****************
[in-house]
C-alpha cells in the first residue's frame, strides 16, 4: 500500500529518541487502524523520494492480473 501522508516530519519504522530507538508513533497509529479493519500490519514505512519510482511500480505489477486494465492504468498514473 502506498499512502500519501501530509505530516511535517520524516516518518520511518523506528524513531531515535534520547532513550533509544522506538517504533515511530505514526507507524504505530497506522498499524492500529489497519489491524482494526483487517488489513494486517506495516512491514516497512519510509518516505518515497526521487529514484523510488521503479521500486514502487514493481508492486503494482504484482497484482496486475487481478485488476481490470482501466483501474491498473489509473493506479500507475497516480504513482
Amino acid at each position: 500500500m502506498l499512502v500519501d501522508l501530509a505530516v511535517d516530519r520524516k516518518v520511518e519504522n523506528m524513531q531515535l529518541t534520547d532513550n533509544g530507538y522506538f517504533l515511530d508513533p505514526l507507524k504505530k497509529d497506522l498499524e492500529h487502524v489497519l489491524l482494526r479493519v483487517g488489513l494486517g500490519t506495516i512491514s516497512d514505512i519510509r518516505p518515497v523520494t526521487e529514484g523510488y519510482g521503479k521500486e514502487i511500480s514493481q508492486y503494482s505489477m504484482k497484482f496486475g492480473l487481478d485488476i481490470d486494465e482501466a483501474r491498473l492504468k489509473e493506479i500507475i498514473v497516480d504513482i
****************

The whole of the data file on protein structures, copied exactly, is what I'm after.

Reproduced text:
[in-house]
C-alpha cells in the first residue's frame, strides 16, 4: 500500500529518541487502524523520494492480473 501522508516530519519504522530507538508513533497509529479493519500490519514505512519510482511500480505489477486494465492504468498514473 502506498499512502500519501501530509505530516511535517520524516516518518520511518523506528524513531531515535534520547532513550533509544522506538517504533515511530505514526507507524504505530497506522498499524492500529489497519489491524482494526483487517488489513494486517506495516512491514516497512519510509518516505518515497526521487529514484523510488521503479521500486514502487514493481508492486503494482504484482497484482496486475487481478485488476481490470482501466483501474491498473489509473493506479500507475497516480504513482
Amino acid at each position: 500500500m502506498l499512502v500519501d501522508l501530509a505530516v511535517d516530519r520524516k516518518v520511518e519504522n523506528m524513531q531515535l529518541t534520547d532513550n533509544g530507538y522506538f517504533l515511530d508513533p505514526l507507524k504505530k497509529d497506522l498499524e492500529h487502524v489497519l489491524l482494526r479493519v483487517g488489513l494486517g500490519t506495516i512491514s516497512d514505512i519510509r518516505p518515497v523520494t526521487e529514484g523510488y519510482g521503479k521500486e514502487i511500480s514493481q508492486y503494482s505489477m504484482k497484482f496486475g492480473l487481478d485488476i481490470d486494465e482501466a483501474r491498473l492504468k489509473e493506479i500507475i498514473v497516480d504513482i